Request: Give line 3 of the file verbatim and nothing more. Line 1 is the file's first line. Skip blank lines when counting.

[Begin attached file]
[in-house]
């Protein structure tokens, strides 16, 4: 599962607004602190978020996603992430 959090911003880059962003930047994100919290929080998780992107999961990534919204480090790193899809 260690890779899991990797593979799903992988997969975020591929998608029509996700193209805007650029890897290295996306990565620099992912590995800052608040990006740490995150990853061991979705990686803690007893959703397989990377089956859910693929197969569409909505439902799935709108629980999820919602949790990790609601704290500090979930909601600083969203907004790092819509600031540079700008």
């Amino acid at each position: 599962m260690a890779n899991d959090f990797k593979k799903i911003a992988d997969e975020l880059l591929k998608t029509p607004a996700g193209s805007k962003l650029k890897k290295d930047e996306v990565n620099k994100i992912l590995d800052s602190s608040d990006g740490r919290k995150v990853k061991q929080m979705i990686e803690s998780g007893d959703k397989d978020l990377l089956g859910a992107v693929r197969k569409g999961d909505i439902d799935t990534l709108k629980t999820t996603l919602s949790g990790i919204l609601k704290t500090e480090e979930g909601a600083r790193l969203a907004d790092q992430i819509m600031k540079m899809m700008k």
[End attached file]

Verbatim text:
């Amino acid at each position: 599962m260690a890779n899991d959090f990797k593979k799903i911003a992988d997969e975020l880059l591929k998608t029509p607004a996700g193209s805007k962003l650029k890897k290295d930047e996306v990565n620099k994100i992912l590995d800052s602190s608040d990006g740490r919290k995150v990853k061991q929080m979705i990686e803690s998780g007893d959703k397989d978020l990377l089956g859910a992107v693929r197969k569409g999961d909505i439902d799935t990534l709108k629980t999820t996603l919602s949790g990790i919204l609601k704290t500090e480090e979930g909601a600083r790193l969203a907004d790092q992430i819509m600031k540079m899809m700008k």